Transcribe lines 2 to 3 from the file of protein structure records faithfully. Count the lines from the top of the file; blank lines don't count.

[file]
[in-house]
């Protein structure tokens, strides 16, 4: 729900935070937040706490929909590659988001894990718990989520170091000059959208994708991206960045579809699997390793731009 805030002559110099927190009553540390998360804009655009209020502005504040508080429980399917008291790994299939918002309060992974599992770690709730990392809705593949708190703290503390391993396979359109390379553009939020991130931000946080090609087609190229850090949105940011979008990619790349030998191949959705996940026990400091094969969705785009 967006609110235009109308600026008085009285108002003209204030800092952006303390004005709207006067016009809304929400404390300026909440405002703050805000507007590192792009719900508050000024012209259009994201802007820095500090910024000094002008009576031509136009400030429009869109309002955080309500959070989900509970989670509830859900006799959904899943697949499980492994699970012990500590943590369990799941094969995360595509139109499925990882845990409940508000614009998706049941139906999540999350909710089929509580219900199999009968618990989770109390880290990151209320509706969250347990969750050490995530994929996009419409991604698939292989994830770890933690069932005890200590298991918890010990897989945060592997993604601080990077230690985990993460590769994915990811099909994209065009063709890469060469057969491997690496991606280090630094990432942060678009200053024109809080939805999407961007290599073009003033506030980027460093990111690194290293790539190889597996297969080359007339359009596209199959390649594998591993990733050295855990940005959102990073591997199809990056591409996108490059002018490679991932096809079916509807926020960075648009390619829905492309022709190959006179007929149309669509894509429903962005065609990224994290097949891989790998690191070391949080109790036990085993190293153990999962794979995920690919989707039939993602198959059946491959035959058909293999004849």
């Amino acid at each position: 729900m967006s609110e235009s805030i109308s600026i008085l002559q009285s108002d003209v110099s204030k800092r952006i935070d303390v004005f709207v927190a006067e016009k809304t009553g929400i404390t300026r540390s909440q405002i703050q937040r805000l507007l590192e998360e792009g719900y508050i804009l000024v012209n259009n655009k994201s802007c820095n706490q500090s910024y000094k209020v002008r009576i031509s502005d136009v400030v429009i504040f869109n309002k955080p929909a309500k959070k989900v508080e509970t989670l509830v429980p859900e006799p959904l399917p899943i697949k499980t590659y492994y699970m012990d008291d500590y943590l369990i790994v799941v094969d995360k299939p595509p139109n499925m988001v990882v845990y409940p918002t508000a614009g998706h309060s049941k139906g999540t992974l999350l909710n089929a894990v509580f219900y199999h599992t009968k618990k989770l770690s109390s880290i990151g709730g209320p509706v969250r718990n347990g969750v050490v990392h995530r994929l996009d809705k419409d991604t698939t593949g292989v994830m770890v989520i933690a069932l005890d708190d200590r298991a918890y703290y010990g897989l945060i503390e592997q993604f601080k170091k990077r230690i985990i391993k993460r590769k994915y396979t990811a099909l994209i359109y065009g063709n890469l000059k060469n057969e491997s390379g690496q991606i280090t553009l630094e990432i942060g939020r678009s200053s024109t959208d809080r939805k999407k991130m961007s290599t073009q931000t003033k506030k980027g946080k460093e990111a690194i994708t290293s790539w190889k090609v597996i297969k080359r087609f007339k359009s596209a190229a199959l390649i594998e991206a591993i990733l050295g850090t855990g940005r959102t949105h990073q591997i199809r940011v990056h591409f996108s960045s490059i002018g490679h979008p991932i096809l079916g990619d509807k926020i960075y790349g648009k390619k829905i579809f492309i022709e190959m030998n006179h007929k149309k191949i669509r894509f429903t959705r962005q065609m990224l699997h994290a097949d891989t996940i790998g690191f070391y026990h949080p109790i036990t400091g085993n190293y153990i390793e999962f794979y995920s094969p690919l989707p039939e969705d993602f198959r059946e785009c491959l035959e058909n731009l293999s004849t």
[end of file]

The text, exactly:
């Protein structure tokens, strides 16, 4: 729900935070937040706490929909590659988001894990718990989520170091000059959208994708991206960045579809699997390793731009 805030002559110099927190009553540390998360804009655009209020502005504040508080429980399917008291790994299939918002309060992974599992770690709730990392809705593949708190703290503390391993396979359109390379553009939020991130931000946080090609087609190229850090949105940011979008990619790349030998191949959705996940026990400091094969969705785009 967006609110235009109308600026008085009285108002003209204030800092952006303390004005709207006067016009809304929400404390300026909440405002703050805000507007590192792009719900508050000024012209259009994201802007820095500090910024000094002008009576031509136009400030429009869109309002955080309500959070989900509970989670509830859900006799959904899943697949499980492994699970012990500590943590369990799941094969995360595509139109499925990882845990409940508000614009998706049941139906999540999350909710089929509580219900199999009968618990989770109390880290990151209320509706969250347990969750050490995530994929996009419409991604698939292989994830770890933690069932005890200590298991918890010990897989945060592997993604601080990077230690985990993460590769994915990811099909994209065009063709890469060469057969491997690496991606280090630094990432942060678009200053024109809080939805999407961007290599073009003033506030980027460093990111690194290293790539190889597996297969080359007339359009596209199959390649594998591993990733050295855990940005959102990073591997199809990056591409996108490059002018490679991932096809079916509807926020960075648009390619829905492309022709190959006179007929149309669509894509429903962005065609990224994290097949891989790998690191070391949080109790036990085993190293153990999962794979995920690919989707039939993602198959059946491959035959058909293999004849």
């Amino acid at each position: 729900m967006s609110e235009s805030i109308s600026i008085l002559q009285s108002d003209v110099s204030k800092r952006i935070d303390v004005f709207v927190a006067e016009k809304t009553g929400i404390t300026r540390s909440q405002i703050q937040r805000l507007l590192e998360e792009g719900y508050i804009l000024v012209n259009n655009k994201s802007c820095n706490q500090s910024y000094k209020v002008r009576i031509s502005d136009v400030v429009i504040f869109n309002k955080p929909a309500k959070k989900v508080e509970t989670l509830v429980p859900e006799p959904l399917p899943i697949k499980t590659y492994y699970m012990d008291d500590y943590l369990i790994v799941v094969d995360k299939p595509p139109n499925m988001v990882v845990y409940p918002t508000a614009g998706h309060s049941k139906g999540t992974l999350l909710n089929a894990v509580f219900y199999h599992t009968k618990k989770l770690s109390s880290i990151g709730g209320p509706v969250r718990n347990g969750v050490v990392h995530r994929l996009d809705k419409d991604t698939t593949g292989v994830m770890v989520i933690a069932l005890d708190d200590r298991a918890y703290y010990g897989l945060i503390e592997q993604f601080k170091k990077r230690i985990i391993k993460r590769k994915y396979t990811a099909l994209i359109y065009g063709n890469l000059k060469n057969e491997s390379g690496q991606i280090t553009l630094e990432i942060g939020r678009s200053s024109t959208d809080r939805k999407k991130m961007s290599t073009q931000t003033k506030k980027g946080k460093e990111a690194i994708t290293s790539w190889k090609v597996i297969k080359r087609f007339k359009s596209a190229a199959l390649i594998e991206a591993i990733l050295g850090t855990g940005r959102t949105h990073q591997i199809r940011v990056h591409f996108s960045s490059i002018g490679h979008p991932i096809l079916g990619d509807k926020i960075y790349g648009k390619k829905i579809f492309i022709e190959m030998n006179h007929k149309k191949i669509r894509f429903t959705r962005q065609m990224l699997h994290a097949d891989t996940i790998g690191f070391y026990h949080p109790i036990t400091g085993n190293y153990i390793e999962f794979y995920s094969p690919l989707p039939e969705d993602f198959r059946e785009c491959l035959e058909n731009l293999s004849t």